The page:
LEST WE FORGET…  the silence of those who lack the courage to speak out against violence and oppression

LEST WE FORGET…  the stupidity of those who still believe that armed conflict is a pathway to peace


LEST WE FORGET…  the source of real peace and freedom for all humanity is found only in Jesus Christ!

Thursday, November 6, 2014

Embracing Detours

When I set out on my bike ride tonight I had a clearly laid out plan in mind that would take me for a pleasant ride along the Peninsula Link Bike Trail about a third of the way into my planned route.  As I turned out of the traffic onto the much calmer bike path and headed into the serenity of Pines Reserve, I was confronted by road bunting blocking the trail, redirecting me back into busy traffic.  It would be fair to say that I was more than a little miffed!  

For a few kilometres into the forced change of route I nearly allowed the disappointment of an unplanned detour to overshadow the possibilities of unexpected discoveries.  Instead, the change of scenery presented another perspective that added a new dimension to my ride as I took in my new surroundings.  Embracing the detour enabled me to enjoy the journey while still reaching my original destination.

How often in life and leadership do we set out with a clearly marked out plan for the day, a new year or even a career path and encounter unwelcomed detours that take us off course?  Along the way we have a choice to resent and resist these detours seeing them as obstacles or to embrace and engage them as opportunities.  Keeping focused on your end goal allows you the flexibility to adjust course along the way and integrate detours as a part of the overall journey.  

Whether it be a bike ride or a leadership experience, it has most often been the detours that have presented me with the greatest learning and relational opportunities through the unexpected encounters along the way.

Sunday, November 2, 2014

Unveiling The Gospel

Imagine being rescued from almost certain death by a good samaritan who was in the right place at the right time, coming to your aid when it really mattered.  Then, after an initial heart felt expression of gratitude, your rescuer becomes a forgotten memory as you embrace your second chance at life.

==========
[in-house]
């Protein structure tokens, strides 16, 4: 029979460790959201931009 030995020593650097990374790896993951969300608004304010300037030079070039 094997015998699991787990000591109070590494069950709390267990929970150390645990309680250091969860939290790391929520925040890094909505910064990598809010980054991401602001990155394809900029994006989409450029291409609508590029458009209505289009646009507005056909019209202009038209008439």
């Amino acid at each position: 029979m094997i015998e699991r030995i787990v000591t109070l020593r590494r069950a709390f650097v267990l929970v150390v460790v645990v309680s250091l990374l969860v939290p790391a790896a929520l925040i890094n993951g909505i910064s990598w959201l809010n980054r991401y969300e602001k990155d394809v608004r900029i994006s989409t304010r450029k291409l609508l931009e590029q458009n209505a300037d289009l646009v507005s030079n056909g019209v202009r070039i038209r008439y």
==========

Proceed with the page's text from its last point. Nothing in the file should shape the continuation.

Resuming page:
Imagine being saved from the bondage of sin through an encounter with the grace and forgiveness of Jesus Christ who demonstrated his love for you in all your brokenness.  Then, after a period of praise and thanksgiving, you live out your redeemed life without any reference to your Redeemer.

Imagine a church emerging out of a time of renewal when the Spirit of God brought revival to a community of believers in Jesus Christ.  Then, after witnessing to the power of God, the church continues to work in His name without mentioning His name or acknowledging His presence.

Unfortunately, in the words of the late John Lennon, "It's easy if you try."  

I don't have to look to hard across the church as a whole to see plenty of evidence of good deeds being done but I am straining my ears to hear very much evidence of good news being spoken.  While the later is incomplete without the former, the former is inconclusive without the later.  In other words, good deeds without good news may demonstrate the generosity of humanity but denies by omission the graciousness of God.  Paul describes this as "having a form of godliness but denying its power" (2 Timothy 3:5). 

God entered our broken humanity through the person of Jesus Christ and "demonstrated his love for us in this:  While we were yet sinners, Christ died for us" (Romans 5:8).  All His miracles, signs and wonders were done for this single purpose - "that you [and I] may believe that Jesus is the Messiah, the Son of God, and that by believing [we] may have life in his name" (John 20:31).

So, when Jesus said, "let your light shine before others, that they may see your good deeds and glorify your Father in heaven" (Matthew 5:16) it is the good news behind the good deeds that needs to shine the brightest!  Otherwise, when the world sees our good deeds, all they will see is us, not Jesus.  We get all the glory, not our Father in heaven.  However, no matter how helpful our good deeds might be they cannot bring salvation on their own without the good news of Jesus Christ.

If you truly want your light to shine, you must unveil the gospel in your good deeds so that those you serve will "see your good deeds and glorify your Father in heaven."

"Then this city will bring me renown, joy, praise and honor before all nations on earth that hear of all the good things I do for it; and they will be in awe and will tremble at the abundant prosperity and peace I provide for it." (Jeremiah 33:9)